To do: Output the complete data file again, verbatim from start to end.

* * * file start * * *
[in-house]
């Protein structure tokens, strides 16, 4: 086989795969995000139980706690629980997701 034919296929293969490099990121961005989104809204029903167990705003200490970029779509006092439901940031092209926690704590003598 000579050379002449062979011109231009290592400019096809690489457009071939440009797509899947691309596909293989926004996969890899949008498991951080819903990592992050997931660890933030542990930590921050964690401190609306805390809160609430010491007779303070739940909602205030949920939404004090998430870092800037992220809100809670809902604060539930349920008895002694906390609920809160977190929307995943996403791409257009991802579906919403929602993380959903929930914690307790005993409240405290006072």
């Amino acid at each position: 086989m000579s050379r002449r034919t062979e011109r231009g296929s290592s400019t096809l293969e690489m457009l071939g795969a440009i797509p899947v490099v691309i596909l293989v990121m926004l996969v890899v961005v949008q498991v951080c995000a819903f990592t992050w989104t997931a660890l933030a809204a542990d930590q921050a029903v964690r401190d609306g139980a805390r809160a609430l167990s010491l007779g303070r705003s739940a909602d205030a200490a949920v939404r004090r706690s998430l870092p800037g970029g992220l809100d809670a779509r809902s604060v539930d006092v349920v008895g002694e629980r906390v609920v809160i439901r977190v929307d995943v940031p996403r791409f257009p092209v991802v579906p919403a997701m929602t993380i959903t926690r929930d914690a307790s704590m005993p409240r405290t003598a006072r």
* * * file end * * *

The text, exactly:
[in-house]
């Protein structure tokens, strides 16, 4: 086989795969995000139980706690629980997701 034919296929293969490099990121961005989104809204029903167990705003200490970029779509006092439901940031092209926690704590003598 000579050379002449062979011109231009290592400019096809690489457009071939440009797509899947691309596909293989926004996969890899949008498991951080819903990592992050997931660890933030542990930590921050964690401190609306805390809160609430010491007779303070739940909602205030949920939404004090998430870092800037992220809100809670809902604060539930349920008895002694906390609920809160977190929307995943996403791409257009991802579906919403929602993380959903929930914690307790005993409240405290006072």
């Amino acid at each position: 086989m000579s050379r002449r034919t062979e011109r231009g296929s290592s400019t096809l293969e690489m457009l071939g795969a440009i797509p899947v490099v691309i596909l293989v990121m926004l996969v890899v961005v949008q498991v951080c995000a819903f990592t992050w989104t997931a660890l933030a809204a542990d930590q921050a029903v964690r401190d609306g139980a805390r809160a609430l167990s010491l007779g303070r705003s739940a909602d205030a200490a949920v939404r004090r706690s998430l870092p800037g970029g992220l809100d809670a779509r809902s604060v539930d006092v349920v008895g002694e629980r906390v609920v809160i439901r977190v929307d995943v940031p996403r791409f257009p092209v991802v579906p919403a997701m929602t993380i959903t926690r929930d914690a307790s704590m005993p409240r405290t003598a006072r």